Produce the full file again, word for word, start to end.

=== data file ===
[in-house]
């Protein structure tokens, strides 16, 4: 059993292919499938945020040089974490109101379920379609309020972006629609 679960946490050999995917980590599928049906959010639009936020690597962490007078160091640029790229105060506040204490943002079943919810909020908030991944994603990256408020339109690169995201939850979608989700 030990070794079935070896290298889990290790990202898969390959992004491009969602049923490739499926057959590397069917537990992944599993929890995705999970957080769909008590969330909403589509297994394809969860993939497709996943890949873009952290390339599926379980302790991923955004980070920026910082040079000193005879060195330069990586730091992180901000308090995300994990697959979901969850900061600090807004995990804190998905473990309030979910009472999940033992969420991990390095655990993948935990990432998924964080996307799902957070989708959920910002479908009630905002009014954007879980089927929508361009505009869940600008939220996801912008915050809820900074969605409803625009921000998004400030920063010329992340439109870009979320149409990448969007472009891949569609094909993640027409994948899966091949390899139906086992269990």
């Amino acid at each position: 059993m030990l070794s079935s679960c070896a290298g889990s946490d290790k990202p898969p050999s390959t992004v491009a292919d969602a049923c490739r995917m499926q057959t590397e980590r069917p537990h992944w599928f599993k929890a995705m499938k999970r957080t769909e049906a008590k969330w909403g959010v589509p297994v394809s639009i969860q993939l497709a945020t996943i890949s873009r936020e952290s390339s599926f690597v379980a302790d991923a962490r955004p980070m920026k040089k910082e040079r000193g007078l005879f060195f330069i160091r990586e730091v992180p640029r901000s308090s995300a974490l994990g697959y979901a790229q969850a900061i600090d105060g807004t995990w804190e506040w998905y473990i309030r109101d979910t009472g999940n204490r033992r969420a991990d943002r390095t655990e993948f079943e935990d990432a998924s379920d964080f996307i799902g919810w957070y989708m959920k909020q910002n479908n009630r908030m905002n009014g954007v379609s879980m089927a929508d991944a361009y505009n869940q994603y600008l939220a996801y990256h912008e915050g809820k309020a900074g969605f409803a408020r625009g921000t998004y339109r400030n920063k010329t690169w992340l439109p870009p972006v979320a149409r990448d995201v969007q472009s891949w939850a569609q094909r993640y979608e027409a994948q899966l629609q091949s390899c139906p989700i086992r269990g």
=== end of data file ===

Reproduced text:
[in-house]
């Protein structure tokens, strides 16, 4: 059993292919499938945020040089974490109101379920379609309020972006629609 679960946490050999995917980590599928049906959010639009936020690597962490007078160091640029790229105060506040204490943002079943919810909020908030991944994603990256408020339109690169995201939850979608989700 030990070794079935070896290298889990290790990202898969390959992004491009969602049923490739499926057959590397069917537990992944599993929890995705999970957080769909008590969330909403589509297994394809969860993939497709996943890949873009952290390339599926379980302790991923955004980070920026910082040079000193005879060195330069990586730091992180901000308090995300994990697959979901969850900061600090807004995990804190998905473990309030979910009472999940033992969420991990390095655990993948935990990432998924964080996307799902957070989708959920910002479908009630905002009014954007879980089927929508361009505009869940600008939220996801912008915050809820900074969605409803625009921000998004400030920063010329992340439109870009979320149409990448969007472009891949569609094909993640027409994948899966091949390899139906086992269990």
């Amino acid at each position: 059993m030990l070794s079935s679960c070896a290298g889990s946490d290790k990202p898969p050999s390959t992004v491009a292919d969602a049923c490739r995917m499926q057959t590397e980590r069917p537990h992944w599928f599993k929890a995705m499938k999970r957080t769909e049906a008590k969330w909403g959010v589509p297994v394809s639009i969860q993939l497709a945020t996943i890949s873009r936020e952290s390339s599926f690597v379980a302790d991923a962490r955004p980070m920026k040089k910082e040079r000193g007078l005879f060195f330069i160091r990586e730091v992180p640029r901000s308090s995300a974490l994990g697959y979901a790229q969850a900061i600090d105060g807004t995990w804190e506040w998905y473990i309030r109101d979910t009472g999940n204490r033992r969420a991990d943002r390095t655990e993948f079943e935990d990432a998924s379920d964080f996307i799902g919810w957070y989708m959920k909020q910002n479908n009630r908030m905002n009014g954007v379609s879980m089927a929508d991944a361009y505009n869940q994603y600008l939220a996801y990256h912008e915050g809820k309020a900074g969605f409803a408020r625009g921000t998004y339109r400030n920063k010329t690169w992340l439109p870009p972006v979320a149409r990448d995201v969007q472009s891949w939850a569609q094909r993640y979608e027409a994948q899966l629609q091949s390899c139906p989700i086992r269990g």